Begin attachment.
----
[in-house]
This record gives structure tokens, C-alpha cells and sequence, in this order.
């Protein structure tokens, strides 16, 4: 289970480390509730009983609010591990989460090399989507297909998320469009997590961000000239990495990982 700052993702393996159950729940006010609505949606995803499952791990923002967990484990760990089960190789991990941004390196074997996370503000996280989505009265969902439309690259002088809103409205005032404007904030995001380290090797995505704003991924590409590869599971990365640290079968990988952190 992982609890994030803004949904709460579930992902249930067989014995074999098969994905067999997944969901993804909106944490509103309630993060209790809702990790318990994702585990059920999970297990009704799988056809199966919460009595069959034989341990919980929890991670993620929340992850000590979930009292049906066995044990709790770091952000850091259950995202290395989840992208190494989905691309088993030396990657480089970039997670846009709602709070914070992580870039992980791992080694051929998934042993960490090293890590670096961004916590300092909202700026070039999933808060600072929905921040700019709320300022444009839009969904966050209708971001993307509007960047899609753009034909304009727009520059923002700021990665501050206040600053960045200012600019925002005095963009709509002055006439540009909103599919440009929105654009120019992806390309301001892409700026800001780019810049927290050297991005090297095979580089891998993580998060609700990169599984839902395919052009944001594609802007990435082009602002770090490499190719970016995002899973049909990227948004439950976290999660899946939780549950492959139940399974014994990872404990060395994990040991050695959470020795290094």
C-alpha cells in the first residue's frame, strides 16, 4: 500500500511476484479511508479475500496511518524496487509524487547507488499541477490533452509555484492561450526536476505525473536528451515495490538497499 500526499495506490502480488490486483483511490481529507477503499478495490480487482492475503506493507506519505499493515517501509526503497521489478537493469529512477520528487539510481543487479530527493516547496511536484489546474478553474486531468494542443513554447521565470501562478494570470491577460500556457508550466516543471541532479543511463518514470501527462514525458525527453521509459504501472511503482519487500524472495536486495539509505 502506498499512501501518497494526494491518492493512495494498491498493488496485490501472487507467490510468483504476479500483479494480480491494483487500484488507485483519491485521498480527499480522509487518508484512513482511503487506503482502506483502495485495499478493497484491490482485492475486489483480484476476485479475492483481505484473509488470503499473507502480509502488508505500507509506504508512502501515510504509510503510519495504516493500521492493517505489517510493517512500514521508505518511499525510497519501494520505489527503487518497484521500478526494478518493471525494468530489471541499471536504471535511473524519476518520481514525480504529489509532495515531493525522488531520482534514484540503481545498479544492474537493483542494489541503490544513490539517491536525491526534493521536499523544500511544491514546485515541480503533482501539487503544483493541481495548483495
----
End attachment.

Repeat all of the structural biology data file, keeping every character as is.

[in-house]
This record gives structure tokens, C-alpha cells and sequence, in this order.
């Protein structure tokens, strides 16, 4: 289970480390509730009983609010591990989460090399989507297909998320469009997590961000000239990495990982 700052993702393996159950729940006010609505949606995803499952791990923002967990484990760990089960190789991990941004390196074997996370503000996280989505009265969902439309690259002088809103409205005032404007904030995001380290090797995505704003991924590409590869599971990365640290079968990988952190 992982609890994030803004949904709460579930992902249930067989014995074999098969994905067999997944969901993804909106944490509103309630993060209790809702990790318990994702585990059920999970297990009704799988056809199966919460009595069959034989341990919980929890991670993620929340992850000590979930009292049906066995044990709790770091952000850091259950995202290395989840992208190494989905691309088993030396990657480089970039997670846009709602709070914070992580870039992980791992080694051929998934042993960490090293890590670096961004916590300092909202700026070039999933808060600072929905921040700019709320300022444009839009969904966050209708971001993307509007960047899609753009034909304009727009520059923002700021990665501050206040600053960045200012600019925002005095963009709509002055006439540009909103599919440009929105654009120019992806390309301001892409700026800001780019810049927290050297991005090297095979580089891998993580998060609700990169599984839902395919052009944001594609802007990435082009602002770090490499190719970016995002899973049909990227948004439950976290999660899946939780549950492959139940399974014994990872404990060395994990040991050695959470020795290094």
C-alpha cells in the first residue's frame, strides 16, 4: 500500500511476484479511508479475500496511518524496487509524487547507488499541477490533452509555484492561450526536476505525473536528451515495490538497499 500526499495506490502480488490486483483511490481529507477503499478495490480487482492475503506493507506519505499493515517501509526503497521489478537493469529512477520528487539510481543487479530527493516547496511536484489546474478553474486531468494542443513554447521565470501562478494570470491577460500556457508550466516543471541532479543511463518514470501527462514525458525527453521509459504501472511503482519487500524472495536486495539509505 502506498499512501501518497494526494491518492493512495494498491498493488496485490501472487507467490510468483504476479500483479494480480491494483487500484488507485483519491485521498480527499480522509487518508484512513482511503487506503482502506483502495485495499478493497484491490482485492475486489483480484476476485479475492483481505484473509488470503499473507502480509502488508505500507509506504508512502501515510504509510503510519495504516493500521492493517505489517510493517512500514521508505518511499525510497519501494520505489527503487518497484521500478526494478518493471525494468530489471541499471536504471535511473524519476518520481514525480504529489509532495515531493525522488531520482534514484540503481545498479544492474537493483542494489541503490544513490539517491536525491526534493521536499523544500511544491514546485515541480503533482501539487503544483493541481495548483495